A proposal to rein in recruiting practices in college lacrosse – where players as young as rising high school freshmen commit to Division I programs – has crossed a major hurdle toward being ratified.
Last month the NCAA Division I Council recommended legislation to prohibit contact with potential athletes before Sept. 1 of their junior year in high school. If approved by the NCAA Division I Board of Directors in April 2017, the laws could be enacted as early as Aug. 1, 2017.
Kerstin Kimel, who played at Maryland, coaches Duke, and co-chairs the Recruiting Issues Committee for the Intercollegiate Women's Lacrosse Coaches Association (IWLCA), said it's an important step to get high-level decision-makers to consider this topic.
"I think when administrators kind of wrap their head around what we're doing and what the culture is in the sport of lacrosse, they agree that it's crazy," she said. "I think we've put enough time and energy into the crafting of this proposal and clearly were able to get significant support both on the men's and women's sides and from the greater lacrosse community that it became very hard for them to ignore the common-sense approach that we're trying to take to this problem."
The measure – first adopted by the IWLCA in August before getting similar backing from the Intercollegiate Men's Lacrosse Coaches Association (IMLCA) in December – has been endorsed by 75 percent of the coaching membership on both sides, including the very coaches who are skirting the rules to scoop up young, blue-chip talent.
"If this legislation does get passed, I just think it puts everybody in a position where they can have more information, everybody can take a deep breath, and these younger guys will have a chance to develop and grow and blossom a bit more, and we as coaches will have more of an opportunity to evaluate," Johns Hopkins coach Dave Pietramala said. "This is a very good step, and I think it would be a positive for all of us. I say that given that we are a guilty participant of the process now, but I think for all of us, it would be beneficial moving forward."
Joe Breschi, a Baltimore native and Loyola Blakefield graduate who guided North Carolina to the 2016 NCAA championship, is also a proponent of the possible rule.
"I think it's fantastic," he said. "The goal of the committee and the coaches' organization was to do our best to get the NCAA to jump in and allow this proposal to grow legs."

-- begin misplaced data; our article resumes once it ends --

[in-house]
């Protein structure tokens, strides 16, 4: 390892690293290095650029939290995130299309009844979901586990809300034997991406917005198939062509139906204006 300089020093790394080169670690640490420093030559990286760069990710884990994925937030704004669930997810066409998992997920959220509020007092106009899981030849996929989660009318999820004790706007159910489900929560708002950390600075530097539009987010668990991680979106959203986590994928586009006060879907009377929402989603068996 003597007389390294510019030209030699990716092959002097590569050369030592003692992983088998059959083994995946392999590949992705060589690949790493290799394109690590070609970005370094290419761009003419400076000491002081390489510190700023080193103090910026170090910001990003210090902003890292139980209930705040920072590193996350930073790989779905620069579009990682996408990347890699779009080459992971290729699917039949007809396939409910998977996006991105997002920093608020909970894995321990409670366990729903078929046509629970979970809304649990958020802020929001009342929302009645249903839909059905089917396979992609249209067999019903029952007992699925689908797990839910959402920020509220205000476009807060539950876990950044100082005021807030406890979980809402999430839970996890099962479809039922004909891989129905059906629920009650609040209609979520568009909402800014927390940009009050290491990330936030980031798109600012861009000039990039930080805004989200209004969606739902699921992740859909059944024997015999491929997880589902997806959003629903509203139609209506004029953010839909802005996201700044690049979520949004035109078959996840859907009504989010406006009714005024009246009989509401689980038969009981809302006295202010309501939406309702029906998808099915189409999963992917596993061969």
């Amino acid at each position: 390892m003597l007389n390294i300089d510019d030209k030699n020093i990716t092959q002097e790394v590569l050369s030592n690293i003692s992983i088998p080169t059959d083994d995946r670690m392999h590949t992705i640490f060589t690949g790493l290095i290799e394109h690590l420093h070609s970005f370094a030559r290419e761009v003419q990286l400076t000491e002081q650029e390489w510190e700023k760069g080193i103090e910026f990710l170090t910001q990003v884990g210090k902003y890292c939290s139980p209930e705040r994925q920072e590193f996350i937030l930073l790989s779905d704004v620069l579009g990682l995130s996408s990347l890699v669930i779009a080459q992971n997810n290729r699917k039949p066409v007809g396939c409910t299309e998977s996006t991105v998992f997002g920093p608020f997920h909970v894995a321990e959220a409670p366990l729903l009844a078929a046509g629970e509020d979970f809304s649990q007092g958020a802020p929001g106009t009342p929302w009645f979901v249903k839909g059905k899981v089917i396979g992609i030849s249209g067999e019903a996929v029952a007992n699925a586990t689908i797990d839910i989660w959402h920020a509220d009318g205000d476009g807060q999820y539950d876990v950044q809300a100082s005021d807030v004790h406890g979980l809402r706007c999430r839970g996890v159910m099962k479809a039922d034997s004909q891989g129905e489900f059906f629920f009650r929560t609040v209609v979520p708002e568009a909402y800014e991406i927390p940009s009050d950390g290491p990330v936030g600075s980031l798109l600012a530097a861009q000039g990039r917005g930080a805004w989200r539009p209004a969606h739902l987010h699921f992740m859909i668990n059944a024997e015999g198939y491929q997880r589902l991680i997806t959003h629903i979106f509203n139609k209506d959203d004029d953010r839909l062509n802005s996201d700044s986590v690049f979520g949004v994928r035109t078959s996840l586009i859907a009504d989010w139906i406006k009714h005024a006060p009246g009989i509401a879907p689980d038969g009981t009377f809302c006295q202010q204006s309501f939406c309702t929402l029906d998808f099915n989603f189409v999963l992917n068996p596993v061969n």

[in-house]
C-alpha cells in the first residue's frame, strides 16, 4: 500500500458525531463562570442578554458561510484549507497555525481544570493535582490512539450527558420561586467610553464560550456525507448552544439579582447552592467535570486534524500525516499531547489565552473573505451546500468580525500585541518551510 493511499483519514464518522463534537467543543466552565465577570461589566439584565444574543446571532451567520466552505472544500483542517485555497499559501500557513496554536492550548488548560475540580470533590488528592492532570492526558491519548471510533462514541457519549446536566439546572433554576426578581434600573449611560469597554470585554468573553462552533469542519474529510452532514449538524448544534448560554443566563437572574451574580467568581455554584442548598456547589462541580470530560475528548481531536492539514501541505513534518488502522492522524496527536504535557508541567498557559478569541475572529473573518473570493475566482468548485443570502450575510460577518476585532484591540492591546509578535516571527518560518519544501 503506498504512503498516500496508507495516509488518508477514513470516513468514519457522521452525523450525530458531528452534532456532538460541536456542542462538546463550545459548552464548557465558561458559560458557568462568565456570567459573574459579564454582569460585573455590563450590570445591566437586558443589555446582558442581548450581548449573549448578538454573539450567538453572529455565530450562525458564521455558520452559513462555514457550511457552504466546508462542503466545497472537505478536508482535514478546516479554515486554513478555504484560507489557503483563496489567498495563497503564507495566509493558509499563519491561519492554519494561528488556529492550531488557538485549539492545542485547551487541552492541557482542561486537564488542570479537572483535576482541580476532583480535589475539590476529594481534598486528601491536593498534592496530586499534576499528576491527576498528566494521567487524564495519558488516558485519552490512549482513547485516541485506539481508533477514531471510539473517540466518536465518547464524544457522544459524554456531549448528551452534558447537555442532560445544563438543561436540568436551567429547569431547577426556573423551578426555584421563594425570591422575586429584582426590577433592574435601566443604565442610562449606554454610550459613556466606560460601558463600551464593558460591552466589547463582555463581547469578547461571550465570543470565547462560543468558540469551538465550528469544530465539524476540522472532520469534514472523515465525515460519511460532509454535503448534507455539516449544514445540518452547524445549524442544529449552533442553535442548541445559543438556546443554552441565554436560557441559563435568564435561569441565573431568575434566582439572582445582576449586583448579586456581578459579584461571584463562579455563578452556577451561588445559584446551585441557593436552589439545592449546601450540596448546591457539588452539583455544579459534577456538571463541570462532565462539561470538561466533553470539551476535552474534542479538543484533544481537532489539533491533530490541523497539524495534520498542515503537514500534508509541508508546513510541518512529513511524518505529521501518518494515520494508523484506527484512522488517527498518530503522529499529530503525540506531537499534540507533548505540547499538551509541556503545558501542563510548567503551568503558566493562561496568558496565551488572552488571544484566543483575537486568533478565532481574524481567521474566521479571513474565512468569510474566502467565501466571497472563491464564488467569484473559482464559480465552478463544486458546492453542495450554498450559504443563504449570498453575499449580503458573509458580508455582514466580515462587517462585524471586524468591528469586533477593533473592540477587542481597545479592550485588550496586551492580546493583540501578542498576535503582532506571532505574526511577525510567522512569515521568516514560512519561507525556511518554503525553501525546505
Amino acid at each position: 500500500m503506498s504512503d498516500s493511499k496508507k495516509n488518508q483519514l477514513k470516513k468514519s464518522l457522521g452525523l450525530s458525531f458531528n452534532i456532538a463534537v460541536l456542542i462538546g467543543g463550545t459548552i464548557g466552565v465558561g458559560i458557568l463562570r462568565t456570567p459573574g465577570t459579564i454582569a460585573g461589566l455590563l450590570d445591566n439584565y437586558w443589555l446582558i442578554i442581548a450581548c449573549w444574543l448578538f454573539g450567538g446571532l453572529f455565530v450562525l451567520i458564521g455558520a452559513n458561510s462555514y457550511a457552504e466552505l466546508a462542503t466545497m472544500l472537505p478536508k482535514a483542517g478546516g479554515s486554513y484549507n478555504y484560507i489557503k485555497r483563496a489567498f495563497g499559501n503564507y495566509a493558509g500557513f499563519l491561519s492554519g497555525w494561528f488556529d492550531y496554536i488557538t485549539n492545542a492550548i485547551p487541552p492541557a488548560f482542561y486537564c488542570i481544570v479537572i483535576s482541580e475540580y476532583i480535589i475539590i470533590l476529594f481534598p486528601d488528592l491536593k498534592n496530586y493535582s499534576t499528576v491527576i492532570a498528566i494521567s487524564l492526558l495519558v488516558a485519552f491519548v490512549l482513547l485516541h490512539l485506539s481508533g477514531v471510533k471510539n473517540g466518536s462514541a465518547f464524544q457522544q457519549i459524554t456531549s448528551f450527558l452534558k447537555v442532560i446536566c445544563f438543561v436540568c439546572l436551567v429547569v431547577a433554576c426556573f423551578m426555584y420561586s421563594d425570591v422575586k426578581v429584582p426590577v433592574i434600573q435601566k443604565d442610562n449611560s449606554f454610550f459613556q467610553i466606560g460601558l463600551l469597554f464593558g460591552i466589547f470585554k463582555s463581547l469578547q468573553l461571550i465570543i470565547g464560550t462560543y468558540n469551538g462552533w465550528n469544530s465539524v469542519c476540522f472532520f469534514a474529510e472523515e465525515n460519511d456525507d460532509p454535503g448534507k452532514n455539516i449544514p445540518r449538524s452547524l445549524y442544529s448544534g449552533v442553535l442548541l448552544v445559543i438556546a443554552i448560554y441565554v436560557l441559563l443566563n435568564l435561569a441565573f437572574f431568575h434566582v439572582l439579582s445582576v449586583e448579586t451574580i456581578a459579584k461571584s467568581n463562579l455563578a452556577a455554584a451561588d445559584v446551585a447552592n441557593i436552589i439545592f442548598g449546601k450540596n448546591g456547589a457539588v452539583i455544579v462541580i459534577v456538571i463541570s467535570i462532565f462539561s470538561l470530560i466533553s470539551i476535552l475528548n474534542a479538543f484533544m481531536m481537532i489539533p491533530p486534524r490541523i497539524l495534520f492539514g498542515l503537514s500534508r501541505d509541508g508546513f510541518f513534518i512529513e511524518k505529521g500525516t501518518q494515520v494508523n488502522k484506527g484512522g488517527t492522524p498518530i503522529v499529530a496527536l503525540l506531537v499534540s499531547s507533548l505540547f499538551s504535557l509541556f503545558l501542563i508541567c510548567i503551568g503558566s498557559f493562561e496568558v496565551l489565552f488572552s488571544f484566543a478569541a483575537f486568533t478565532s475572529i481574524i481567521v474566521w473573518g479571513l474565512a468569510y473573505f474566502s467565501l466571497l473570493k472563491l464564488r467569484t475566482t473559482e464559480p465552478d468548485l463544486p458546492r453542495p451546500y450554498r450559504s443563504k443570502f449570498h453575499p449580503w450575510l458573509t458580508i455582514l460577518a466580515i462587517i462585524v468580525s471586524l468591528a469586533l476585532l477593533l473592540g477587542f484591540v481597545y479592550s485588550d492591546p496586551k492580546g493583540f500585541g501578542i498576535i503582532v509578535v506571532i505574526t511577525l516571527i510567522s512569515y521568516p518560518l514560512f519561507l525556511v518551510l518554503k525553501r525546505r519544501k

The proposal's movement to this point is an important development considering that the NCAA has trended toward deregulation, not adding more enforcement.
"If you look at the NCAA rulebook, it's started to decrease in size," Pietramala pointed out. "Given the fact that they seemed to move in that direction, I am surprised, but pleasantly surprised that they would begin to move in this direction."
The legislation's passage did encounter a major hiccup. The NCAA Student Athlete Experience Committee and its subcommittee initially voted to remove a restriction regarding coaches fielding incoming phone calls from prospective athletes. But in June, the Division I Council overruled the committee's suggestion and re-installed the measure regarding incoming phone calls by a vote of 56-7 with one no-vote cast.
J.B. Clarke, the former Washington College and current Limestone College coach who is the president of the IMLCA, said permitting the phone calls would have curtailed the rules' effectiveness.
"We felt as a collective group that it made no sense," he said. "It basically went back to where we are now. To think that it's easier to regulate off-campus, in-person contacts than it is to regulate phone conversations was kind of silly to us. We pushed real hard to get that piece back in, and obviously, the vote was overwhelming to move it forward to the D-I Council with the restriction on the telephone being included. We feel real good about that. We were a little nervous that was not going to be part of the legislation."
The measure will now go back to member institutions for further comment and review before the April vote. But Kimel agreed there is more optimism now than before that recruiting will finally get the boundaries it has needed.
"Our hope – given the support this has on the front end – is that there's no opportunity to really derail it in the next nine months," she said. "And our committees on both sides are going to work really hard to make sure that it stays on track. We're not going to take anything for granted because you just never know what people's agendas will be and you want to make sure this stays on the track it's been put on at this point."